Q: What are the challenges bakers can expect when using traditional sourdough?
A: The bakery must purchase a significant amount of equipment, which will take up space. It will be a long production process that has to be managed 24/7. The sourdough must be made and refreshed everyday. Climate can effect consistency. Temperature differences from summer to winter can change the temperature of the dough, causing a variation in flavor. Also, if the wrong micro-organisms are captured, the flavor of the end product will be altered. Bakers must consider the cost and convenience differences between managing their own sourdough or using ready-to-use sourdough.
Q: What kind of equipment will bakers need to make sourdough?
A: Bakeries can choose closed fermentation tanks or open holding tanks. With an open tank the sourdough must constantly be monitored. A closed tank allows bakers to control the air temperature, but can be quite expensive.
Q: Is the use of sours in large-scale bakery manufacturing becoming more common?
A: Yes, to maintain consistency, many wholesale and industrial bakeries are utilizing ready-to-use sourdough technology to keep the cost of adding equipment down and to improve the consistency of their product. There are also industrial customers that are producing traditional sourdoughs in fermentation tanks and maintaining their own starter-doughs on a large wholesale basis. The demand for artisan sourdough products is increasing overall among consumers.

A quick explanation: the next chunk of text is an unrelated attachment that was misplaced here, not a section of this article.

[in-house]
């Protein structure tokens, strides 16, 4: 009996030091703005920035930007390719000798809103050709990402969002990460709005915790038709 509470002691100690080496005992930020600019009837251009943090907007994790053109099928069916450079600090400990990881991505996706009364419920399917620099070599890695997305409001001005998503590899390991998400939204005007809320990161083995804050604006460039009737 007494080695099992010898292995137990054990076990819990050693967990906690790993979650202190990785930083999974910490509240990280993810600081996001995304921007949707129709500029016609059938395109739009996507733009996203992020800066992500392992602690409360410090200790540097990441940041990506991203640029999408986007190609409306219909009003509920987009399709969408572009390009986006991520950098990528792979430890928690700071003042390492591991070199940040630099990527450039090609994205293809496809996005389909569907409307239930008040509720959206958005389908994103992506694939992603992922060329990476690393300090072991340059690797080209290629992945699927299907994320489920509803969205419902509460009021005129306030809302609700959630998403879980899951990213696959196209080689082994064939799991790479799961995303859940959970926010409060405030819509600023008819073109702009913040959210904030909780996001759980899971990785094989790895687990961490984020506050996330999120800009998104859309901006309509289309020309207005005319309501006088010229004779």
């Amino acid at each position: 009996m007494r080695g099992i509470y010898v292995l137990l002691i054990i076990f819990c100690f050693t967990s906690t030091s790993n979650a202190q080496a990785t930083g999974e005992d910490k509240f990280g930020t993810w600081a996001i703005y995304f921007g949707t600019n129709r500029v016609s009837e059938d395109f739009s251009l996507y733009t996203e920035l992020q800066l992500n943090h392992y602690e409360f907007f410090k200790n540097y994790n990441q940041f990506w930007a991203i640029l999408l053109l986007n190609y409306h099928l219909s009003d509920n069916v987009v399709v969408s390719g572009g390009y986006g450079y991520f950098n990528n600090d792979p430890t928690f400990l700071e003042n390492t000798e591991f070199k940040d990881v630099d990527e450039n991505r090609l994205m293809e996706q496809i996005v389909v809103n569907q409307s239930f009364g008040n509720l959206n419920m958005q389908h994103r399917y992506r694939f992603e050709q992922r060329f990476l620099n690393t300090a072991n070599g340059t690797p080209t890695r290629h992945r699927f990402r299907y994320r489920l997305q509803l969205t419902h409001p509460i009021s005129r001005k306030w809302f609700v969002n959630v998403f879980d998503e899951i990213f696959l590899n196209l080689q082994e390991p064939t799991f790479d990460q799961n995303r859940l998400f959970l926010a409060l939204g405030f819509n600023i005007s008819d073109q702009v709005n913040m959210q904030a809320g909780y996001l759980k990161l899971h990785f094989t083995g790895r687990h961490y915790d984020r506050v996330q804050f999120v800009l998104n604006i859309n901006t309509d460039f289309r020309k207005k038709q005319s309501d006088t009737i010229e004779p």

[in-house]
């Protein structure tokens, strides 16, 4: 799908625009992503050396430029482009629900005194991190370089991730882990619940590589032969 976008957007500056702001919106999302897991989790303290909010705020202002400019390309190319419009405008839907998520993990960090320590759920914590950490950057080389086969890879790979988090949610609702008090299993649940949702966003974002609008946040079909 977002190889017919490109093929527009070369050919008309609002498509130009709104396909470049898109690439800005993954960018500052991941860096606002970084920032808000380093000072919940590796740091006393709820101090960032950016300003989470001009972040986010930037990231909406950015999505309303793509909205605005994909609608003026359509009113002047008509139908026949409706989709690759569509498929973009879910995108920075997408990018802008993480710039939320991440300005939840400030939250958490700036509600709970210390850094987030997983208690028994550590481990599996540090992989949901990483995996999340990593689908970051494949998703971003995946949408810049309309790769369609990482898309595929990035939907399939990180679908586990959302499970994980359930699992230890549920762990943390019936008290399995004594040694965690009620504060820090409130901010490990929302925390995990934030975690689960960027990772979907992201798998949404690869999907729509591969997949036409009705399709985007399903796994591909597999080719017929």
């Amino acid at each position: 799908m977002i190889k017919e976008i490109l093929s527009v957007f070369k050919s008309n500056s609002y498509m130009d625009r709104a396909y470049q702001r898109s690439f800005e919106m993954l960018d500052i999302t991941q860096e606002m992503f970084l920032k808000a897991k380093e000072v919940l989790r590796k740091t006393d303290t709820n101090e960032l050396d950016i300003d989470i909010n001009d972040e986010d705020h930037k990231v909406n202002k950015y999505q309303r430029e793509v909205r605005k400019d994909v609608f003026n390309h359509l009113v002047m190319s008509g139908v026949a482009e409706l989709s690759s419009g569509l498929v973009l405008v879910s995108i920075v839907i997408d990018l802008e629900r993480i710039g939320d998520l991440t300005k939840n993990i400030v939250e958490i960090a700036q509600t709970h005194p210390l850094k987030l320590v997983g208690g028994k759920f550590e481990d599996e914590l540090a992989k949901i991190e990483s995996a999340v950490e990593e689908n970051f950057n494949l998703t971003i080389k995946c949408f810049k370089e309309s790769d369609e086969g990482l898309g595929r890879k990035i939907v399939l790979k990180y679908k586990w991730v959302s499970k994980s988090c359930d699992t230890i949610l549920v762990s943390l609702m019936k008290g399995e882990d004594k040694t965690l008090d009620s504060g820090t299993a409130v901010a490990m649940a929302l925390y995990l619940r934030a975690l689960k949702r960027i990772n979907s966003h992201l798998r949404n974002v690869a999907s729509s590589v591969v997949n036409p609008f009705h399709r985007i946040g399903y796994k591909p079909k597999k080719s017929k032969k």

Q: In what types of products are sours most often used?
A: While sours are used most often in bread, they can be added to all flour-based products, including snacks, muffins and sweetgoods. In addition, there have been innovations in butter-flavored sourdoughs, gluten-free sourdough production and salt replacer production based on sourdoughs.
Q: How much sourdough should bakeries add to a given formula?
A: Traditional sourdoughs depend on the desired end flavor, but ratios are generally between 10 and 50 percent of the formula. With a ready-to-use sourdough, powdered varies between 1 percent to 5 percent maximum, and liquid sours, range from 1 percent to 20 percent.
Q: Are there special temperature considerations?
A: Temperature can affect the type of lactic acid bacteria that will grow. To produce a very acidic sourdough, grow the sourdough at the lower temperature between 68°F and 77°F. To produce a sourdough with more lactic notes, make a sourdough at a higher temperature between 86°F and 95°F.
Q: Are there different flavor preferences depending on region?
A: Yes. On the western half of the United States, you’ll find preferences for a stronger San Francisco-style sourdough. In France, it’s a milder sourdough and so on. Bakers can gain additional artisan business by adopting the flavor profiles within different cultures and introducing them in a new region.
Q: Are there advantages of producing a more natural product for the consumer?
A: Ready-to-use bio-fermented flavors are all natural, so the company can add the claim of all-natural sourdough to the label. Consumers are demanding more natural products or products made with the least amount of chemically altered ingredients.